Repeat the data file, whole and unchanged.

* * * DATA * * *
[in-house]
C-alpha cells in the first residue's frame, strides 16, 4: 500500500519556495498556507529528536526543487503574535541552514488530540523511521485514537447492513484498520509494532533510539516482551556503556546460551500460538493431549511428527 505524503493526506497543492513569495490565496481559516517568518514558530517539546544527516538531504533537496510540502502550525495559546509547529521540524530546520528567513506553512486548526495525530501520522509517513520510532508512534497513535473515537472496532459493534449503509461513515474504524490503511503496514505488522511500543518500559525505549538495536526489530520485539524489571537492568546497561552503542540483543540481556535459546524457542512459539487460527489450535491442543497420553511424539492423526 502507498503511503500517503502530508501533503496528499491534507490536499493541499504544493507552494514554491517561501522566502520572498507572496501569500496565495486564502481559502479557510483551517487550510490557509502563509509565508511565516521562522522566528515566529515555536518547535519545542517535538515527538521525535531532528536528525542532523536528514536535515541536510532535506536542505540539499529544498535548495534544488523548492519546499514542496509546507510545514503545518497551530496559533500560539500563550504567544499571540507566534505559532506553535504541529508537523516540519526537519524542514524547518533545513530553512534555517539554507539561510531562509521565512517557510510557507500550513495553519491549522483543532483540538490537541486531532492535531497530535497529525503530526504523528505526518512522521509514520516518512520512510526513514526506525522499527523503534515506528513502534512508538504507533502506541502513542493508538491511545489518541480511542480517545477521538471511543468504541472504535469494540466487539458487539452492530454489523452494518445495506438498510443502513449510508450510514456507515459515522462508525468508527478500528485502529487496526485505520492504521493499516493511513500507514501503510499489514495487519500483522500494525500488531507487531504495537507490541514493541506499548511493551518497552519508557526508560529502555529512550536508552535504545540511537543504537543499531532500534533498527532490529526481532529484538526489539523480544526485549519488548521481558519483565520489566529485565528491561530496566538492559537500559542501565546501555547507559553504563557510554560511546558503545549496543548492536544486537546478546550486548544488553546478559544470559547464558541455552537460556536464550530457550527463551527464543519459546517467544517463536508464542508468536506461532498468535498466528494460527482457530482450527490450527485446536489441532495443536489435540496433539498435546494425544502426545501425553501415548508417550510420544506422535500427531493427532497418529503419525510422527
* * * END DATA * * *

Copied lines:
[in-house]
C-alpha cells in the first residue's frame, strides 16, 4: 500500500519556495498556507529528536526543487503574535541552514488530540523511521485514537447492513484498520509494532533510539516482551556503556546460551500460538493431549511428527 505524503493526506497543492513569495490565496481559516517568518514558530517539546544527516538531504533537496510540502502550525495559546509547529521540524530546520528567513506553512486548526495525530501520522509517513520510532508512534497513535473515537472496532459493534449503509461513515474504524490503511503496514505488522511500543518500559525505549538495536526489530520485539524489571537492568546497561552503542540483543540481556535459546524457542512459539487460527489450535491442543497420553511424539492423526 502507498503511503500517503502530508501533503496528499491534507490536499493541499504544493507552494514554491517561501522566502520572498507572496501569500496565495486564502481559502479557510483551517487550510490557509502563509509565508511565516521562522522566528515566529515555536518547535519545542517535538515527538521525535531532528536528525542532523536528514536535515541536510532535506536542505540539499529544498535548495534544488523548492519546499514542496509546507510545514503545518497551530496559533500560539500563550504567544499571540507566534505559532506553535504541529508537523516540519526537519524542514524547518533545513530553512534555517539554507539561510531562509521565512517557510510557507500550513495553519491549522483543532483540538490537541486531532492535531497530535497529525503530526504523528505526518512522521509514520516518512520512510526513514526506525522499527523503534515506528513502534512508538504507533502506541502513542493508538491511545489518541480511542480517545477521538471511543468504541472504535469494540466487539458487539452492530454489523452494518445495506438498510443502513449510508450510514456507515459515522462508525468508527478500528485502529487496526485505520492504521493499516493511513500507514501503510499489514495487519500483522500494525500488531507487531504495537507490541514493541506499548511493551518497552519508557526508560529502555529512550536508552535504545540511537543504537543499531532500534533498527532490529526481532529484538526489539523480544526485549519488548521481558519483565520489566529485565528491561530496566538492559537500559542501565546501555547507559553504563557510554560511546558503545549496543548492536544486537546478546550486548544488553546478559544470559547464558541455552537460556536464550530457550527463551527464543519459546517467544517463536508464542508468536506461532498468535498466528494460527482457530482450527490450527485446536489441532495443536489435540496433539498435546494425544502426545501425553501415548508417550510420544506422535500427531493427532497418529503419525510422527